Trust me on this. You all need to learn what you do on your bad days, learn how to manage it and you will see your bad scores come way down.

Let me be clear. I am not saying you must be more conservative. That got me in trouble. I am saying learn your shot pattern on good days and bad…and learn how to play to their strengths and weaknesses.

Link to

Changing your approach temporarily, can help you out of a rut.

What this means is changing something small in order to get you out of a feel rut when you are struggling. All of the following can be done for a round or two and then go back to your norm. The change in feel can help you if parts or all of your game are a little stale or if it is just terrible for no apparent reason.

Remember, only for a round or two, unless the change is a consistent improvement.

1. Change your putter. One that is balanced and feels completely different than the one you use now. Don’t buy a new one, just borrow one if you don’t have another…but I am sure most of you own at least 5 putters. 🙂

2. Change the club you hit different chips with. Instead of an L wedge out of the sand, use a sand wedge. Instead of hitting a bump and run with a 7 iron, use an 8 or 6.

3. Tee off with three wood or a hyrbid and leave the driver in the bag.

4. Change the side of the tee box you normally play from.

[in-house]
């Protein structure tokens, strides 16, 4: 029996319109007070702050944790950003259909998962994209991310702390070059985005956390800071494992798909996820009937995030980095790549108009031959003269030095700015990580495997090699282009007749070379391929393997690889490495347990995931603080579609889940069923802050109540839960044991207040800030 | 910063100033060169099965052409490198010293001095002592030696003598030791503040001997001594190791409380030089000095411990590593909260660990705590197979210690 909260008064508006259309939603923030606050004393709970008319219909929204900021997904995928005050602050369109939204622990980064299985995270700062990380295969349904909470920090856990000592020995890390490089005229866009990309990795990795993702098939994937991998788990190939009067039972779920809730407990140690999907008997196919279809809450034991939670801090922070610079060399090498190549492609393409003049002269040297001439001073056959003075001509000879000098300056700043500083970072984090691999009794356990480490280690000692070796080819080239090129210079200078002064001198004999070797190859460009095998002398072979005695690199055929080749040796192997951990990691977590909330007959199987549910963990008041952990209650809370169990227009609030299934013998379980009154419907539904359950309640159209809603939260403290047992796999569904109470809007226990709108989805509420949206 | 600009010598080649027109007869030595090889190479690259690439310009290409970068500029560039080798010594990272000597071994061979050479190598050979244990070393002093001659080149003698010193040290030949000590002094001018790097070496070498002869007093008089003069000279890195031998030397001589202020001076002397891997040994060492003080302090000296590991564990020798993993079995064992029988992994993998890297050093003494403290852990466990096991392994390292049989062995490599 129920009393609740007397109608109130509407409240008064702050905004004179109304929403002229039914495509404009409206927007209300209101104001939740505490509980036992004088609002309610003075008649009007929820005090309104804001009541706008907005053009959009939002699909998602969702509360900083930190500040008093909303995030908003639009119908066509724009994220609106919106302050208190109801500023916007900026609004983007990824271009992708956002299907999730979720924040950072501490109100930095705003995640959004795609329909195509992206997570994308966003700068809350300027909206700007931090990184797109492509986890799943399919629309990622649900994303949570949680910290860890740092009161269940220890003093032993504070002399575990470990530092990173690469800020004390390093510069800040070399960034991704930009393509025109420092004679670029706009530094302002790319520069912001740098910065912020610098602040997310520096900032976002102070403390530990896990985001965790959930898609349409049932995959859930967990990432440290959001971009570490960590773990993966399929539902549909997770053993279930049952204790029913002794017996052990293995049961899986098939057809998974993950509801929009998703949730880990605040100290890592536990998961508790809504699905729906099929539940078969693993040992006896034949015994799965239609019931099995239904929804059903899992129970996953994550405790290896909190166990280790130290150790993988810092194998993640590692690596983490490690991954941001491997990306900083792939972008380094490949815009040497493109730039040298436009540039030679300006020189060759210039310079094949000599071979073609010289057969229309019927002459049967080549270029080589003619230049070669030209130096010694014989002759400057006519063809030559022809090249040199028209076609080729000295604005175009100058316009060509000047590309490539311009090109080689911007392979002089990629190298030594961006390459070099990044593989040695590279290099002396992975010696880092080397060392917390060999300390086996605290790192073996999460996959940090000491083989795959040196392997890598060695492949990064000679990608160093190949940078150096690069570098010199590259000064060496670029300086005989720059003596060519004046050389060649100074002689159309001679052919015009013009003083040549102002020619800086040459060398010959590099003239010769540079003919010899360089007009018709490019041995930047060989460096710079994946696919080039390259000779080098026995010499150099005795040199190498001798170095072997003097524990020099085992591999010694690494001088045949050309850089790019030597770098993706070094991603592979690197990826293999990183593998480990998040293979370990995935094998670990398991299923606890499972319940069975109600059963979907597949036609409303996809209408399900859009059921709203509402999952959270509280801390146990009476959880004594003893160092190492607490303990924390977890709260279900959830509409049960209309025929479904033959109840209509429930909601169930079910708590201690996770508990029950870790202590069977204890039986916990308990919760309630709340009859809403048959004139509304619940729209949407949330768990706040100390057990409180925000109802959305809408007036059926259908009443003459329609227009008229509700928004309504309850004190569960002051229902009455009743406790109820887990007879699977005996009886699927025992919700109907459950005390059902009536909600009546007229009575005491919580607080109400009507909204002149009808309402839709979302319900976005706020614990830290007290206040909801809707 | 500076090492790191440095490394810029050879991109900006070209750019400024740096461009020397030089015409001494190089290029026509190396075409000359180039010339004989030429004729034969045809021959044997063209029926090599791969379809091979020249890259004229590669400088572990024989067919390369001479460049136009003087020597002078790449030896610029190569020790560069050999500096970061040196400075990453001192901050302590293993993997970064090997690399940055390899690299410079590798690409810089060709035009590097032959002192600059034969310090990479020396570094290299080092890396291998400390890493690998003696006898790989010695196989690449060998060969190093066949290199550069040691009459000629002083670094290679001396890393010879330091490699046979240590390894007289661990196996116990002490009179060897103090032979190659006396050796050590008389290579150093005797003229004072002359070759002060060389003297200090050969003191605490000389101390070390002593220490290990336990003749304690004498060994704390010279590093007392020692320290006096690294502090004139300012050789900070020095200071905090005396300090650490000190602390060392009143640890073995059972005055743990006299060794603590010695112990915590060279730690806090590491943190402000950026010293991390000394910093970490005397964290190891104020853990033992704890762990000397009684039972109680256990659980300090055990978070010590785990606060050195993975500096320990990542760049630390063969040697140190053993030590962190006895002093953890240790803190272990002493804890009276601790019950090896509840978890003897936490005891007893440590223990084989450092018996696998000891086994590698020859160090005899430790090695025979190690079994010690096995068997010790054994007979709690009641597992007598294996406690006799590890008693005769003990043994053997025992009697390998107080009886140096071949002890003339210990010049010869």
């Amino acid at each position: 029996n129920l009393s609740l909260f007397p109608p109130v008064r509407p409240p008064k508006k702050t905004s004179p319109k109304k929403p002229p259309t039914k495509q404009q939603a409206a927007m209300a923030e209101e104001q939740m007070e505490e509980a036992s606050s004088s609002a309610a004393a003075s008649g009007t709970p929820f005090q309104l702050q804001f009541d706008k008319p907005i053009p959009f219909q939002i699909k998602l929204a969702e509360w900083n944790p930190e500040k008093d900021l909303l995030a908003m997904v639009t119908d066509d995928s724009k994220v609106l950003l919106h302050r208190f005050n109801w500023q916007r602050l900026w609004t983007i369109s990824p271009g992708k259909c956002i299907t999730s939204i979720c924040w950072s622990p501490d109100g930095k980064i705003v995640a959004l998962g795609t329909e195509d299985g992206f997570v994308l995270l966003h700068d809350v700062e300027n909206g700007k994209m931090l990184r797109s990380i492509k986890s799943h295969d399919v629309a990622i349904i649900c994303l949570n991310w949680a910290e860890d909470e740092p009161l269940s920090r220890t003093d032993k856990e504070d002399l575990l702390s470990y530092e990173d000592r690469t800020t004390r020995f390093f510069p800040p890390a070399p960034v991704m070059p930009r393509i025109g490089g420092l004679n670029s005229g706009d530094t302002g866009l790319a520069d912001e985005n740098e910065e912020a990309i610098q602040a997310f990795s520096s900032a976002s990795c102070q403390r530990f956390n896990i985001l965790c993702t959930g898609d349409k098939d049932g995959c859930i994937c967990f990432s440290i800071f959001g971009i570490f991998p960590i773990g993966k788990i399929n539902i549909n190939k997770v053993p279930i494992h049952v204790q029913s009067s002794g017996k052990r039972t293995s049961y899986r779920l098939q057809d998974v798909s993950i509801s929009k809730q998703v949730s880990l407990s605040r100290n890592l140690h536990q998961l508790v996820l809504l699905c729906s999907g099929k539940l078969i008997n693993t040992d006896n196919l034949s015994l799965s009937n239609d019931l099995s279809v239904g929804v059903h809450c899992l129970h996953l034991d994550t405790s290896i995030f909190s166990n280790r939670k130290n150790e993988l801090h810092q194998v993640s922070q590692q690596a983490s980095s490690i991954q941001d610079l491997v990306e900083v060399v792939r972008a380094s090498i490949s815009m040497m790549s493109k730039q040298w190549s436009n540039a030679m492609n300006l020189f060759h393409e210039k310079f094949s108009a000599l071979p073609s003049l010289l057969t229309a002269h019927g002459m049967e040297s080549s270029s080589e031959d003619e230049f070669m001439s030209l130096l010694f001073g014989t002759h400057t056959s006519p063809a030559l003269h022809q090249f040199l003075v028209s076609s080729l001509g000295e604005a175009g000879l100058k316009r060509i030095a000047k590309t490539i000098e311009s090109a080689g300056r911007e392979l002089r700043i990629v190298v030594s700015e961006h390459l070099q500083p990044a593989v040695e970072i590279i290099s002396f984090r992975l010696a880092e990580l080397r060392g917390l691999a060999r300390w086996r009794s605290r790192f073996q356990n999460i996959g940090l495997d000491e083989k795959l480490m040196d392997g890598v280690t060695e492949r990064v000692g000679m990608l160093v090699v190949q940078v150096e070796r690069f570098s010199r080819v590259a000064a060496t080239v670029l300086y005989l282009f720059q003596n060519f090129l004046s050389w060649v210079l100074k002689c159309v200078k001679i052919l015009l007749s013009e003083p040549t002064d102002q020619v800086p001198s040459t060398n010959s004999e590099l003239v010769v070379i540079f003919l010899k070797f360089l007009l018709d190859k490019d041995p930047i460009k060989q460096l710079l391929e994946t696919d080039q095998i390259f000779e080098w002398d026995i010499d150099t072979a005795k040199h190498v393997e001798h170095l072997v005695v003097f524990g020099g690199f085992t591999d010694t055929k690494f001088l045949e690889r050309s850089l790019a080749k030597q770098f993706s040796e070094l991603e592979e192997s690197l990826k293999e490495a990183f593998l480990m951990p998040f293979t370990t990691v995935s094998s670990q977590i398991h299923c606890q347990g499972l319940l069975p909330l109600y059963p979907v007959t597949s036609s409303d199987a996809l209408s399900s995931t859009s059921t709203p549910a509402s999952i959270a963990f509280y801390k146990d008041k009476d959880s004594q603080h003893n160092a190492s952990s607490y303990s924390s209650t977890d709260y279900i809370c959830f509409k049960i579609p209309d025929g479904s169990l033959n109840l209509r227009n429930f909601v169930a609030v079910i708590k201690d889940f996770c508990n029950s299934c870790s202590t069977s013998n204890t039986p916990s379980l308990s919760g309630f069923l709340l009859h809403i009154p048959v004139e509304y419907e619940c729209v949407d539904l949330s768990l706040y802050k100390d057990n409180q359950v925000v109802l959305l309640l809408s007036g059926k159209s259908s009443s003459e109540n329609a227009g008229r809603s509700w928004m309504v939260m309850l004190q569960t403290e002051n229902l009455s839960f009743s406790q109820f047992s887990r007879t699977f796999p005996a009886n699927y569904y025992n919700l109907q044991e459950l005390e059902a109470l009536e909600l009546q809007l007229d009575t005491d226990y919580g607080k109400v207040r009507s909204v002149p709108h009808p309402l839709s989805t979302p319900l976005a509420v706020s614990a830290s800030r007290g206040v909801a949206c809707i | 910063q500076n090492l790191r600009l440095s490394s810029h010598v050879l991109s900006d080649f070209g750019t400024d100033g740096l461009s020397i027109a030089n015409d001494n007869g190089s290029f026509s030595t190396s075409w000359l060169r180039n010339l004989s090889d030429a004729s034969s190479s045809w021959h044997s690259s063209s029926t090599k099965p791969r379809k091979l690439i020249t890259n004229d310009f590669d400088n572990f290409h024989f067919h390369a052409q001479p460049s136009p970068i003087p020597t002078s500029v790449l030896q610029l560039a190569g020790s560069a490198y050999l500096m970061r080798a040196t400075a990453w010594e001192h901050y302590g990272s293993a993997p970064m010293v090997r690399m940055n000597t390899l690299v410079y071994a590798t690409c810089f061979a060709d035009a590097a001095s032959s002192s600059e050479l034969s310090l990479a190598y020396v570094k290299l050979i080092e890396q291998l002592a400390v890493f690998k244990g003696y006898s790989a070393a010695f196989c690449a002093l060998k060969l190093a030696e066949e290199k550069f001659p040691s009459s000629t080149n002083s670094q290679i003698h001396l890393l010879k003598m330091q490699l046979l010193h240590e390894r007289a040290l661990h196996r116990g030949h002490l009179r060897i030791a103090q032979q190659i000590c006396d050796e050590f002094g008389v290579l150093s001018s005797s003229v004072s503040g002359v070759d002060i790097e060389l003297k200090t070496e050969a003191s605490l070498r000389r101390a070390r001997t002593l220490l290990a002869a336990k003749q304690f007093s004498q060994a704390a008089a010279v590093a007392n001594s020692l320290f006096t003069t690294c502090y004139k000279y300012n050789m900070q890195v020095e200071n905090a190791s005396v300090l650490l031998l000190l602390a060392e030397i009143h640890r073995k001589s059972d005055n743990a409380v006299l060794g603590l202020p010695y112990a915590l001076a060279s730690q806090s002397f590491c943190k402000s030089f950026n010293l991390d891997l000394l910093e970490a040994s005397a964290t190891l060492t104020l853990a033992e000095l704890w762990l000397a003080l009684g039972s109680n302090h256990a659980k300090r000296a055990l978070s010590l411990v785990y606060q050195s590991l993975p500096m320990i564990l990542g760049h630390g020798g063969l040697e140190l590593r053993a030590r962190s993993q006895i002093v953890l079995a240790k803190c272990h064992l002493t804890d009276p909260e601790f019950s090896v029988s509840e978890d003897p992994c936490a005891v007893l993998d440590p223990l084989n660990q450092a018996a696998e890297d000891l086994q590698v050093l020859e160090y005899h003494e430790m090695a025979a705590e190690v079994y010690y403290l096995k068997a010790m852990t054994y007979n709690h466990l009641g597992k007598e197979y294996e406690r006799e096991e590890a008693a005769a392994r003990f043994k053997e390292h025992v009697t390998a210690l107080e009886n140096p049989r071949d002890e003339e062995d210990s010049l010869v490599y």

5. If you work the ball often, reverse the shot you would normally hit. In other words, if you think you want to hit a draw, hit a fade instead and vice versa…and do it on every shot.

6. Change your style. If you are aggressive, play very conservatively. Lay up on par 5’s, tee off to the fat part of the fairway, play for the middle of the green, lag all of your putts outside 10 feet and when in trouble, chip out.

If your are conservative, go for it, even to the point of being stupid. Ram those short putts. Go for the green when you think there is very little chance of pulling it off.


I am sure you all can increase this list to 20 or 30 more ideas, but you get the gist. Here is what the insanity I have listed above accomplishes. Most of you have seen Tin Cup. This is like the scene at the US Open when McCavoy has the shanks on the range. Romeo tells him to turn his visor around, empty his pocket and put the stuff in the other pocket and put a tee behind his ear.